Jozef Imrich, name worthy of Kafka, has his finger on the pulse of any irony of interest and shares his findings to keep you in-the-know with the savviest trend setters and infomaniacs.
''I want to stay as close to the edge as I can without going over. Out on the edge you see all kinds of things you can't see from the center.''
Here is a new result, although it is based on surveys rather than market data:
It’s no secret that salespeople at upscale shops can be a little snobbish, if not outright rude, the researchers note. Consumer complaints recently have pressured some luxury retailers to train their staffs to be more approachable; Louis Vuitton even went as far as decorating the entrance of its Beverly Hills store with a smiling cartoon apple in 2007. But if luxury retailers want to continue to rake in the dough, they actually should do the exact opposite, the study found. The ruder the salesperson the better.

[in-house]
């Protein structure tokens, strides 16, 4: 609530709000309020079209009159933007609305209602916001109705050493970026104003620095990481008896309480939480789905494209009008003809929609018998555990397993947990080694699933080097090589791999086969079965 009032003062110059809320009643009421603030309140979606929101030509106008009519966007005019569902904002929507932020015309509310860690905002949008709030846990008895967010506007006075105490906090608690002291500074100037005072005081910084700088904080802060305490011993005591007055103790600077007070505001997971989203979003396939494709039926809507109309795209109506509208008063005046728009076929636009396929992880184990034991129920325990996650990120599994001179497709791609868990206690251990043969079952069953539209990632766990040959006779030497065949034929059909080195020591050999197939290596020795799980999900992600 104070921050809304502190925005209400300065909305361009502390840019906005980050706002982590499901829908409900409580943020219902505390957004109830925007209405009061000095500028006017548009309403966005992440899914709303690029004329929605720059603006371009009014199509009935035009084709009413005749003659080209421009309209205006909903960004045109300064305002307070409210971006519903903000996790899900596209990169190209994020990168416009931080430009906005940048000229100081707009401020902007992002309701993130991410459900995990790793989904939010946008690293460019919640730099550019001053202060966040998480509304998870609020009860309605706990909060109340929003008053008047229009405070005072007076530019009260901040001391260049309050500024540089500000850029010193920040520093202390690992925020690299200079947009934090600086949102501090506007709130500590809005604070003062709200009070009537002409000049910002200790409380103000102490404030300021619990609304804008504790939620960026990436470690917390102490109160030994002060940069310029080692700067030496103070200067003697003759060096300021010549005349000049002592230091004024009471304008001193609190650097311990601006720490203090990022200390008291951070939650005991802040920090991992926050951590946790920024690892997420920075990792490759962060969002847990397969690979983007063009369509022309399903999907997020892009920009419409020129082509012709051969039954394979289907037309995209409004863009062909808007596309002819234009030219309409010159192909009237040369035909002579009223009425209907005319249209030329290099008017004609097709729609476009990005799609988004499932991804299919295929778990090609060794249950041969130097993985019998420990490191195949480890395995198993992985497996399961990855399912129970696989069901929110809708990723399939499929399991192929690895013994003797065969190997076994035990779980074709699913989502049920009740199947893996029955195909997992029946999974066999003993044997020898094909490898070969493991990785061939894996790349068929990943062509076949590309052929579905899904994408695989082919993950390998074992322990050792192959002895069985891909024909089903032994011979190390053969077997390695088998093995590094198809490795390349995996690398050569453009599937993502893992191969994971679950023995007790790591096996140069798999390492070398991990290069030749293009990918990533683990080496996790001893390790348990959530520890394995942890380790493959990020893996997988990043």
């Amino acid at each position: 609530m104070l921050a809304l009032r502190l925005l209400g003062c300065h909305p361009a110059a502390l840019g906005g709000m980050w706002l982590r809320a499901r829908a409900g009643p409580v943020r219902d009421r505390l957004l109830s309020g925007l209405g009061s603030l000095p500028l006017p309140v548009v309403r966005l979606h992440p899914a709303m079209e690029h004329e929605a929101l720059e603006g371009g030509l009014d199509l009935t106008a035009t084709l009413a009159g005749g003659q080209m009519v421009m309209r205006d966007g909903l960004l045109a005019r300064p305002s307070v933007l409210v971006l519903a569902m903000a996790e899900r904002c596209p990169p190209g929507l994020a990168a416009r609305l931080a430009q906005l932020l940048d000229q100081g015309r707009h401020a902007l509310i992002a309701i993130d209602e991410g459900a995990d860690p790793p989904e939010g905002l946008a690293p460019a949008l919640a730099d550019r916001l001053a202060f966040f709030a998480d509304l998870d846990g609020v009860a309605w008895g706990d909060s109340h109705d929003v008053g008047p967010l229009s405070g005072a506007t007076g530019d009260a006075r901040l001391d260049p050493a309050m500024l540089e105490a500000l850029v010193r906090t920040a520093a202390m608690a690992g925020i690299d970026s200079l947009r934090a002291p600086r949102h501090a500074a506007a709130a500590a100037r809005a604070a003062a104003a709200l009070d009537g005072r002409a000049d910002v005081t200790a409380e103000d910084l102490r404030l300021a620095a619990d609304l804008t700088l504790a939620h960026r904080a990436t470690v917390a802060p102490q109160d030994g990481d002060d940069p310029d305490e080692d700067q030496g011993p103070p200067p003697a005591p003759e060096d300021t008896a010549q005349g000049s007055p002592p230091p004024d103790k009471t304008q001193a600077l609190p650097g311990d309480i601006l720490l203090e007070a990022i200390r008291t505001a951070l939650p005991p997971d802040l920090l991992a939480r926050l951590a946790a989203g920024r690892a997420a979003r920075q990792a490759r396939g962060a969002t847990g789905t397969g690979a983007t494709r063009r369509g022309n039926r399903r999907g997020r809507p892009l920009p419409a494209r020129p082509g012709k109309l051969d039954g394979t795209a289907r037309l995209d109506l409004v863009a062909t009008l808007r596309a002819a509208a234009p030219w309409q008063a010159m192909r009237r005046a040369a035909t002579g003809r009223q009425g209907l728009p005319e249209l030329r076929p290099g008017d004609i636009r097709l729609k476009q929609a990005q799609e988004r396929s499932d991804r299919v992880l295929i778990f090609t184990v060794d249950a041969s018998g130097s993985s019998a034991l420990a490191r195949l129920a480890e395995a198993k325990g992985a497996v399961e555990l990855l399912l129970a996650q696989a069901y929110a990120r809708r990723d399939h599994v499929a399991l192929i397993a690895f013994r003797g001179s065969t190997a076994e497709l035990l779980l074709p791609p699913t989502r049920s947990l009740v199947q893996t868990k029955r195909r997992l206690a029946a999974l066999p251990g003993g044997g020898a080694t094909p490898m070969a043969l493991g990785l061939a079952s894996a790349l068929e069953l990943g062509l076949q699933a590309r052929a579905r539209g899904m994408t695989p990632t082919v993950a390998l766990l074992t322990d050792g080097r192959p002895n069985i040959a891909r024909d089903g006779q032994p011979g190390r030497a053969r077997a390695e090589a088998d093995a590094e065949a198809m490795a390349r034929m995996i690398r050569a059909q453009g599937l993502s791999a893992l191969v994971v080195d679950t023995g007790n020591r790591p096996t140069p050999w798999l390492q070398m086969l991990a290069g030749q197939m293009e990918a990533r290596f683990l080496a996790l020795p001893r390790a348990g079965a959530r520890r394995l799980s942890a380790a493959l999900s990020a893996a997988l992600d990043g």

In four online surveys, Ward and Dahl had participants imagine interactions with different types of salespeople under a bunch of different conditions. Variables included the imagined store’s level of luxury, the extent of the salesperson’s haughtiness, how well the salesperson represented the store’s brand, and how closely participants themselves related with the brand. The results:
Rejection makes people want to buy luxury goods. A salesperson’s condescending attitude has little effect on consumers’ desire to buy more affordable brands like Gap and American Eagle, though.
Rejection is stronger when salespeople convincingly embody brands in the way they act and dress. Sloppy salespeople aren’t as intimidating.
People who really want to own a particular brand are even more influenced by rejection. Instead of switching their loyalties, customers just become more attached.
Rejection works best in the short term. While great at pressuring people into buying something in the moment, dismissive staff may still alienate customers in the long run.
The results fall into a long line of research that demonstrates the extent to which rejection can jar our fragile self-conceptions.